Published on June 4, 2020

How to get enough omega-3 during pregnancy

As a mom, you want to provide your baby with the healthiest start possible. Because of their brain development benefits, that includes getting more omega-3 fatty acids in your diet.1
Why are omega-3s important during pregnancy?

Omega-3 fatty acids are essential fats. While they have many functions in our body and are important for good health, our bodies cannot produce them, so we have to get them from our diet or through supplementation.

Omega-3s become even more important during pregnancy because they travel through the placenta to your baby, supporting brain and tissue growth.1
Why are omega-3s important while breastfeeding?
Breastfeeding mothers are the sole source of omega-3 fatty acids for developing babies. For women who choose to formula feed, most types of formula are fortified with omega-3.
Several authoritative bodies, including the European Commission, the Food and Agriculture Organization of the United Nations and the World Health Organization, make recommendations for omega-3 intake not only during pregnancy but also breastfeeding, highlighting the benefits of DHA (docosahexaenoic acid) specifically. DHA is the most abundant omega-3 fatty acid in the brain and retina and it plays a key role in infant brain and eye development. Pregnant and breastfeeding women with higher intakes of DHA transfer more DHA to their fetus, and supply more DHA in their breastmilk.2
How can I make sure I’m getting enough omega-3?
The three key types of omega-3 fats are:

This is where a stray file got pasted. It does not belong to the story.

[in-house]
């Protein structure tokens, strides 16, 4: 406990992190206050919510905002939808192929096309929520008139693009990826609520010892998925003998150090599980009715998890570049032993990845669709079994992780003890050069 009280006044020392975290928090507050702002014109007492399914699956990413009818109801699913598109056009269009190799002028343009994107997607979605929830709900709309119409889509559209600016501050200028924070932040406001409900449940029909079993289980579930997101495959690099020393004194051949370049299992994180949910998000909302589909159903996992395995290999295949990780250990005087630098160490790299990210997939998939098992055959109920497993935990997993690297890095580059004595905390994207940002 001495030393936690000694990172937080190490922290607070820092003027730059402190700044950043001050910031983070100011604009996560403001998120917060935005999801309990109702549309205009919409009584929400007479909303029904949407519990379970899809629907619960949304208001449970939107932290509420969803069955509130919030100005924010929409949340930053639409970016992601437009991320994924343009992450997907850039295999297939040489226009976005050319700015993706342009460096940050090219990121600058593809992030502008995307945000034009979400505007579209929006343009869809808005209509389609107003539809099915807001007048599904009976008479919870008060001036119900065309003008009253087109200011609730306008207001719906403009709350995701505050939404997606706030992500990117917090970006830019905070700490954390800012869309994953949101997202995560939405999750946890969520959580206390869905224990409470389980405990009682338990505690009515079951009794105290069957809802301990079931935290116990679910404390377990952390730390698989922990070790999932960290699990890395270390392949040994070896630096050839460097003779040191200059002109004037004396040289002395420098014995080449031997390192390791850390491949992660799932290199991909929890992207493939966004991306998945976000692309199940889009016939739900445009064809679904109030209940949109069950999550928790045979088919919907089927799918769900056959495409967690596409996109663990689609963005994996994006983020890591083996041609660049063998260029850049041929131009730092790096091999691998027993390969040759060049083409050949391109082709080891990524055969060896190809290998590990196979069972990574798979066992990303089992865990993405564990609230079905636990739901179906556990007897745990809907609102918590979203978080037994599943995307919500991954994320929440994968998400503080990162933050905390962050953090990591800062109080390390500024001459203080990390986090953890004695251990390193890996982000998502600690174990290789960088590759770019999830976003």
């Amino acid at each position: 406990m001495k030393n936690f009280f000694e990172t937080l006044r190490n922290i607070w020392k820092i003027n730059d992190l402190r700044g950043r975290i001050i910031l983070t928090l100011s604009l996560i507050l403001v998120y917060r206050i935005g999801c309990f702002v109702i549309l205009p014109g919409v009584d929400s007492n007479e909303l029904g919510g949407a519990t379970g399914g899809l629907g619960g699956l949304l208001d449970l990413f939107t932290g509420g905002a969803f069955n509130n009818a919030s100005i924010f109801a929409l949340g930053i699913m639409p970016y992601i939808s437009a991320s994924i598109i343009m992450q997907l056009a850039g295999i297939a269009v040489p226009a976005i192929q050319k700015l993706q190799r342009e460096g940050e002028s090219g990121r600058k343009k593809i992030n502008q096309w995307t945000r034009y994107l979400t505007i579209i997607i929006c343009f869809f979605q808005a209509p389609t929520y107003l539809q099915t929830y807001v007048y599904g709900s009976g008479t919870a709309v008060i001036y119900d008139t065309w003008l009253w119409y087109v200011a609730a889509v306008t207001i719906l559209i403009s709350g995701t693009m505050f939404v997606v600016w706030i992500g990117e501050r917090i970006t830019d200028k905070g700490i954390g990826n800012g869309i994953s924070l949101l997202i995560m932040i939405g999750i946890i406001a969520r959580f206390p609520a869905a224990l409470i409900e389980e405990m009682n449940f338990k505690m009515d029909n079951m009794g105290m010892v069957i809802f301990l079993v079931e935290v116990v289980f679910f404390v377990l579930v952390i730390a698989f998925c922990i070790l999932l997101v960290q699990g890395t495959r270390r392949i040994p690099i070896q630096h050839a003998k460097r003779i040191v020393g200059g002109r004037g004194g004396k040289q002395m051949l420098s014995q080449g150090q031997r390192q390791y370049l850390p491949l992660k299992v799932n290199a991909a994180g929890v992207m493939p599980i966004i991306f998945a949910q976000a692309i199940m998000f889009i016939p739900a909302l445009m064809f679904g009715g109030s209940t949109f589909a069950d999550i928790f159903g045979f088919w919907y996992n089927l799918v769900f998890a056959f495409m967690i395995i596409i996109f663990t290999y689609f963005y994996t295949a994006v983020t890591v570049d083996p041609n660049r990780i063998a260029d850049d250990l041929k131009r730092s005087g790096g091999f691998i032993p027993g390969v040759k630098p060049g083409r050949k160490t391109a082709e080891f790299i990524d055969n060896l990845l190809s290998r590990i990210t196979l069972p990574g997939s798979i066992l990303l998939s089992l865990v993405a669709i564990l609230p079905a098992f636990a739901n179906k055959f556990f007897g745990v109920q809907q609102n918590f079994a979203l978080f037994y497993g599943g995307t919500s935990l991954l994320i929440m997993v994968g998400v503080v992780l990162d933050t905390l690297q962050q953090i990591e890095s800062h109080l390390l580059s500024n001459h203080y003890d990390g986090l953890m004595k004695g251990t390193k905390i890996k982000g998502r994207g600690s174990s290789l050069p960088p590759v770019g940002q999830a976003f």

• ALA (alpha-linolenic acid): Found in certain high-fat plant foods, especially flax seeds, chia seeds, and walnuts.
  • EPA (eicosapentaenoic acid): Found in fatty fish, seafood, fish oil, and algal oil.
  • DHA (docosahexaenoic acid): Found in fatty fish, seafood, fish oils, and algal oil.

When you eat fatty fish during pregnancy, you can get a lot of omega-3 fats and other important nutrients like protein, vitamin D, zinc and iron. The healthiest ways to cook fish include grilling, poaching, broiling or baking.If your diet doesn’t permit the consumption of fish – or you just don’t like the taste – you still have options. Canola oil, flax oil, walnut oil, walnuts and flax seeds are all good sources of omega-3 ALA.
However, it may be difficult to get the recommended levels of EPA and DHA through just food sources. In 2014, the WHO recommended pregnant and lactating women get at least 300 mg of EPA+DHA (of which 200 mg is DHA) per day. One option to meet these recommendations is through supplementation with a high-quality omega-3 like our new NutraVege Prenatal. It's an algal oil-based omega-3 that provides 700 mg of EPA+DHA per dose. Speak to your healthcare practitioner about your prenatal omega-3 needs.

Are algal oil omega-3s less potent than fish oil-based options?

Compared to fish oil-based products, plant-based omega-3s have historically only been able to deliver significantly lower dosages of EPA+DHA. Our NutraVege supplements offer a purely plant-based omega-3, derived from algae with equivalent potencies of EPA+DHA to the average fish oil product.

Available in a delicious lemon ginger flavour, our new NutraVege Prenatal is an excellent option.
All NutraVege products are ultra-pure, great-tasting and unsurpassed in quality and innovation. Plus, they're PureCheck Verifiable –so you can trust that what you read on the label matches the product inside.